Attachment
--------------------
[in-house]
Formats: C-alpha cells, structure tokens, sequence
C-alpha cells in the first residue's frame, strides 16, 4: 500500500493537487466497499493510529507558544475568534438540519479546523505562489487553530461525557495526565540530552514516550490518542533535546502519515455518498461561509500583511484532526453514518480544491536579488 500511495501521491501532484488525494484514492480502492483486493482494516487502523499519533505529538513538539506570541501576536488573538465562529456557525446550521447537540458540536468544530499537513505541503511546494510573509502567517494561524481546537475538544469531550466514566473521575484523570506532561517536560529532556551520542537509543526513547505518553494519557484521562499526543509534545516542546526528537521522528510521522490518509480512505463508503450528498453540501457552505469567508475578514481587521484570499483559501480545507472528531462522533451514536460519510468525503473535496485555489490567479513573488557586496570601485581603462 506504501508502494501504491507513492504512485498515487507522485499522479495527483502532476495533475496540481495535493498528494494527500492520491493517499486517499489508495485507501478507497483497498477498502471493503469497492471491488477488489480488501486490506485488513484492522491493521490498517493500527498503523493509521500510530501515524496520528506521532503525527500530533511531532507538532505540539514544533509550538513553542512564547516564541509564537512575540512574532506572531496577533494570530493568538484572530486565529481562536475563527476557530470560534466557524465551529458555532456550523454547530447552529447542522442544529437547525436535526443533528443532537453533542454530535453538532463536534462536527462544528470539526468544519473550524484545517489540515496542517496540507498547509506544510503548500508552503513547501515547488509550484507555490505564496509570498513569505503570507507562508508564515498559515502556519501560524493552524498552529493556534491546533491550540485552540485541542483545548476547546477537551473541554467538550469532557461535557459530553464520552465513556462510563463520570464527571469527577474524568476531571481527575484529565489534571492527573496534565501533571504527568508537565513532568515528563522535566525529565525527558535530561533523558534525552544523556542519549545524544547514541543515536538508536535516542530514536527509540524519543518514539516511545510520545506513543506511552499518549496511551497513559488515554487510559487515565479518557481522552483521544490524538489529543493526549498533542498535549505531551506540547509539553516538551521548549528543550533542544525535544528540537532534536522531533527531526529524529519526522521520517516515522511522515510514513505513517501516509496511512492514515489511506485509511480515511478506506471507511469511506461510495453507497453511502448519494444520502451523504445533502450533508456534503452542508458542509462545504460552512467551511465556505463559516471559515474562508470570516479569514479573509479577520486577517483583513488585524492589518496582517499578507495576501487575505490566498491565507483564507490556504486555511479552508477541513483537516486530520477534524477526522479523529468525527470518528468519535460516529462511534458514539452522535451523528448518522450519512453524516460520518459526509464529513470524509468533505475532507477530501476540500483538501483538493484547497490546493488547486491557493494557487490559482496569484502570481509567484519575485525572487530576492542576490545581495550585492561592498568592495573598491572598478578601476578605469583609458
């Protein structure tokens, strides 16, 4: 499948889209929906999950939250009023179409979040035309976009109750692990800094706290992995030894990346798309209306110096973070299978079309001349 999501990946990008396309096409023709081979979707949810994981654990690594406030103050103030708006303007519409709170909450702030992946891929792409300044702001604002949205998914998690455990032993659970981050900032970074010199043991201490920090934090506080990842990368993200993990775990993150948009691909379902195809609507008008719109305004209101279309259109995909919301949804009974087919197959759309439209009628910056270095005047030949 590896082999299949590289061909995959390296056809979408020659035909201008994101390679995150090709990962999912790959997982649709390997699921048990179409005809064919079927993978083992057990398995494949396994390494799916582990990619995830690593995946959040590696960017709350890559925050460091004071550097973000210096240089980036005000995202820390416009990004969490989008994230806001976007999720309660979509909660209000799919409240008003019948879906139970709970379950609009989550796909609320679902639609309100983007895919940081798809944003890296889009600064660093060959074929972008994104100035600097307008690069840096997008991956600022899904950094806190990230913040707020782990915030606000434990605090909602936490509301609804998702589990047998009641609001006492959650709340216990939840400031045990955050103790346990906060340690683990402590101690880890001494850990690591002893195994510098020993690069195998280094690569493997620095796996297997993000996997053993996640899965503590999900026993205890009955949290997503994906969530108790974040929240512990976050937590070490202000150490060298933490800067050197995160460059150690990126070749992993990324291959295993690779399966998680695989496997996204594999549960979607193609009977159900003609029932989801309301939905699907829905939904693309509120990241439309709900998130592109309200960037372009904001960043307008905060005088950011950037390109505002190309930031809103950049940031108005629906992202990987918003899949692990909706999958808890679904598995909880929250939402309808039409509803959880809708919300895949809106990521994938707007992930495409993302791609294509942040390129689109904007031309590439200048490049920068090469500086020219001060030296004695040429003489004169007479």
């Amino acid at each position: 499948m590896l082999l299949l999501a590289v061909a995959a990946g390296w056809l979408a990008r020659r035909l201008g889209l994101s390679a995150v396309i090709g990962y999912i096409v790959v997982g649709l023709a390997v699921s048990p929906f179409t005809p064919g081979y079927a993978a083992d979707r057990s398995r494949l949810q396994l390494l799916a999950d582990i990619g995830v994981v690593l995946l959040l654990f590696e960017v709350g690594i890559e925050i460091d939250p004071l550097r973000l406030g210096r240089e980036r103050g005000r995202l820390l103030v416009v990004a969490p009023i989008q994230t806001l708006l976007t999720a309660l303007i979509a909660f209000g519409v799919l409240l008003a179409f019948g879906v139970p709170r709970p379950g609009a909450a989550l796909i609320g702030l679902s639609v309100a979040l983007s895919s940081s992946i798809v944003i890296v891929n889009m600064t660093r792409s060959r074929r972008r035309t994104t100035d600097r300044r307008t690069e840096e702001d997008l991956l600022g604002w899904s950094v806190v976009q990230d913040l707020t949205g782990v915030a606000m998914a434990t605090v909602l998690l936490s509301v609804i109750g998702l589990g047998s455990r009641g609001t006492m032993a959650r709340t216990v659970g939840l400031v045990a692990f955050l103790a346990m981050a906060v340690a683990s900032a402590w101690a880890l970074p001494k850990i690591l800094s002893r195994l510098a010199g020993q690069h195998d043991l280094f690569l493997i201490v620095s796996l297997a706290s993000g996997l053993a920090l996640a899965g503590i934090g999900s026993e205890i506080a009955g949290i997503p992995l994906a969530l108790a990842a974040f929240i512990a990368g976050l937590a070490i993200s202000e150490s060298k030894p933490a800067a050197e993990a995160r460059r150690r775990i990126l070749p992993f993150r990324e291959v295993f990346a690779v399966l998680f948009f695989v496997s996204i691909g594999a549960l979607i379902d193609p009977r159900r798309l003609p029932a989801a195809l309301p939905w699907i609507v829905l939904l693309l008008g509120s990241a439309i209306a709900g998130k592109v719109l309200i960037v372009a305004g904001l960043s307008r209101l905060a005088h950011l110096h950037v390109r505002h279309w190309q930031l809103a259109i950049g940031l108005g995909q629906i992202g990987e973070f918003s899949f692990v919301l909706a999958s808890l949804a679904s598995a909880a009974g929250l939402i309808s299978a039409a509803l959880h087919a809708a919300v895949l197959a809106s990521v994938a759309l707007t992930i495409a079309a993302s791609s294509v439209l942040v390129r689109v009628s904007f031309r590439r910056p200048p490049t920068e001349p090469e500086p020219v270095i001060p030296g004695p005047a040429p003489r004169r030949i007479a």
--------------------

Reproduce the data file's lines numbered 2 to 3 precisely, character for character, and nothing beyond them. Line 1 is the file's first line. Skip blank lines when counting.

Formats: C-alpha cells, structure tokens, sequence
C-alpha cells in the first residue's frame, strides 16, 4: 500500500493537487466497499493510529507558544475568534438540519479546523505562489487553530461525557495526565540530552514516550490518542533535546502519515455518498461561509500583511484532526453514518480544491536579488 500511495501521491501532484488525494484514492480502492483486493482494516487502523499519533505529538513538539506570541501576536488573538465562529456557525446550521447537540458540536468544530499537513505541503511546494510573509502567517494561524481546537475538544469531550466514566473521575484523570506532561517536560529532556551520542537509543526513547505518553494519557484521562499526543509534545516542546526528537521522528510521522490518509480512505463508503450528498453540501457552505469567508475578514481587521484570499483559501480545507472528531462522533451514536460519510468525503473535496485555489490567479513573488557586496570601485581603462 506504501508502494501504491507513492504512485498515487507522485499522479495527483502532476495533475496540481495535493498528494494527500492520491493517499486517499489508495485507501478507497483497498477498502471493503469497492471491488477488489480488501486490506485488513484492522491493521490498517493500527498503523493509521500510530501515524496520528506521532503525527500530533511531532507538532505540539514544533509550538513553542512564547516564541509564537512575540512574532506572531496577533494570530493568538484572530486565529481562536475563527476557530470560534466557524465551529458555532456550523454547530447552529447542522442544529437547525436535526443533528443532537453533542454530535453538532463536534462536527462544528470539526468544519473550524484545517489540515496542517496540507498547509506544510503548500508552503513547501515547488509550484507555490505564496509570498513569505503570507507562508508564515498559515502556519501560524493552524498552529493556534491546533491550540485552540485541542483545548476547546477537551473541554467538550469532557461535557459530553464520552465513556462510563463520570464527571469527577474524568476531571481527575484529565489534571492527573496534565501533571504527568508537565513532568515528563522535566525529565525527558535530561533523558534525552544523556542519549545524544547514541543515536538508536535516542530514536527509540524519543518514539516511545510520545506513543506511552499518549496511551497513559488515554487510559487515565479518557481522552483521544490524538489529543493526549498533542498535549505531551506540547509539553516538551521548549528543550533542544525535544528540537532534536522531533527531526529524529519526522521520517516515522511522515510514513505513517501516509496511512492514515489511506485509511480515511478506506471507511469511506461510495453507497453511502448519494444520502451523504445533502450533508456534503452542508458542509462545504460552512467551511465556505463559516471559515474562508470570516479569514479573509479577520486577517483583513488585524492589518496582517499578507495576501487575505490566498491565507483564507490556504486555511479552508477541513483537516486530520477534524477526522479523529468525527470518528468519535460516529462511534458514539452522535451523528448518522450519512453524516460520518459526509464529513470524509468533505475532507477530501476540500483538501483538493484547497490546493488547486491557493494557487490559482496569484502570481509567484519575485525572487530576492542576490545581495550585492561592498568592495573598491572598478578601476578605469583609458